Ask The Doctor – HIV News


67-70% of of the money spent on HIV care is to buy medications.  They are very effective and generally non-toxic. But with the high price of medications, e.g. Stribild’sTM cost from one source is $2700/month, might managed care organizations restrict access to some medications as do poorer countries. Where does the money come from as prices seem to skyrocket. More generics are available each year. If you put together two of the ingredients of AtriplaTM with a similar agent, lamivudine, then 2 out of three are generic (this is done in Africa as one pill) and the cost per year goes down by $6,000 per patient, or nearly 1 billion dollars a year for the US. The patient would take 3 instead of 1 pill a day. Is that worth it? Would you pay $6,000 a year to have the convenience of 1 tablet vs. 3?


  1. So far we have the Berlin patient who had lymphoma and had the dangerous bone marrow transplant from a donor who couldn’t get HIV.
  2. A baby in Mississippi who was treated right from birth for a period and now has undetectable viral load off medication.
  3. 2 Boston patients who had bone marrow transplants also, but not with the special donor and this did not work.
  4. Patients in France who were treated when they had the acute HIV infection and now have undetectable viral load off medication.

It is now obvious that we must treat those who have the acute HIV infection early to cure them. Curing people is prevention too since they can’t pass the virus on! The new 4th generation HIV test can detect this early stage well and many hospitals and labs are buying this machine. This test makes it also possible to cut down transmission by treating early when the viral load is the highest it will ever be, and patients can be routed to HIV specialty care much sooner in their disease. The current protocol is the rapid test which doesn’t detect HIV infection as early and one must wait about a week for the Western Blot confirmation before action is taken.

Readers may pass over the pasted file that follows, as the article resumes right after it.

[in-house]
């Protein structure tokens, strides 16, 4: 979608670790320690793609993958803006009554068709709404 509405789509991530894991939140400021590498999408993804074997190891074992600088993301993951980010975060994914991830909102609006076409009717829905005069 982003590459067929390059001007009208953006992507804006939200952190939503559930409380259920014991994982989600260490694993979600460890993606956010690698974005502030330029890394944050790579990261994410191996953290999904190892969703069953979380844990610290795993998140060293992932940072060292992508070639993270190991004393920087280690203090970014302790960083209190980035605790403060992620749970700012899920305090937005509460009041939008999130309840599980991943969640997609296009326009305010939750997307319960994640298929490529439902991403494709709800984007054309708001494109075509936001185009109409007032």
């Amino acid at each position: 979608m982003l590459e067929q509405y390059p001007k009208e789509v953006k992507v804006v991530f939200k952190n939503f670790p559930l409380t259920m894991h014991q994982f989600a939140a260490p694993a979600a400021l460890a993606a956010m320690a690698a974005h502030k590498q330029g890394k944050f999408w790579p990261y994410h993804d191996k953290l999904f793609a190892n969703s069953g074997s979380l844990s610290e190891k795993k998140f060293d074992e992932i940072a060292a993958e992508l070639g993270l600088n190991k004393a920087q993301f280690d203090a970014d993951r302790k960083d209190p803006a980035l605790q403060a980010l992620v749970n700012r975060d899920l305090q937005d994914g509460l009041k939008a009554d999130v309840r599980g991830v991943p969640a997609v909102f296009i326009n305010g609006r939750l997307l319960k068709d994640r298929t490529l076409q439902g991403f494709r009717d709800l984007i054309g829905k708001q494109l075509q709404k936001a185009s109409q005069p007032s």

A recent strategy for cure is to drive the virus in dormant (inactive, “sleeping”) cells to a place where they can be eliminated. This strategy is still being investigated but there are no new breakthroughs recently. The latest effort is focusing on where these cells are and how many. They found that the reservoir is 40-50 times larger than previously thought. The lining of the intestines seem to be a major reservoir.

They are trying to learn about the reservoirs of Long Term Non-Progressors (those who maintain a great CD4 for many years but have a viral load less than 10,000 without treatmnet) and Elite Controllers (those who have positive HIV test but undetectable viral load) to help with this effort. Note that the definitions of the two conditions above vary between experts.

Using medications that prevent entry such as Selzentry TM, Tivicay TM, Issentres TM can possibly keep the HIV from entering the reservoirs. This is being studied.


CD4 T Memory Stem Cells may live for decades and this may be an important reservoir to treat to eradicate HIV from the body. Stem cells are the parents of other cells, so these stem cells are continually making more CD4 cells, and if the parent is infected with HIV, the offspring will be also. They showed that the virus dormant in these cells is competent—it can infect and multiply well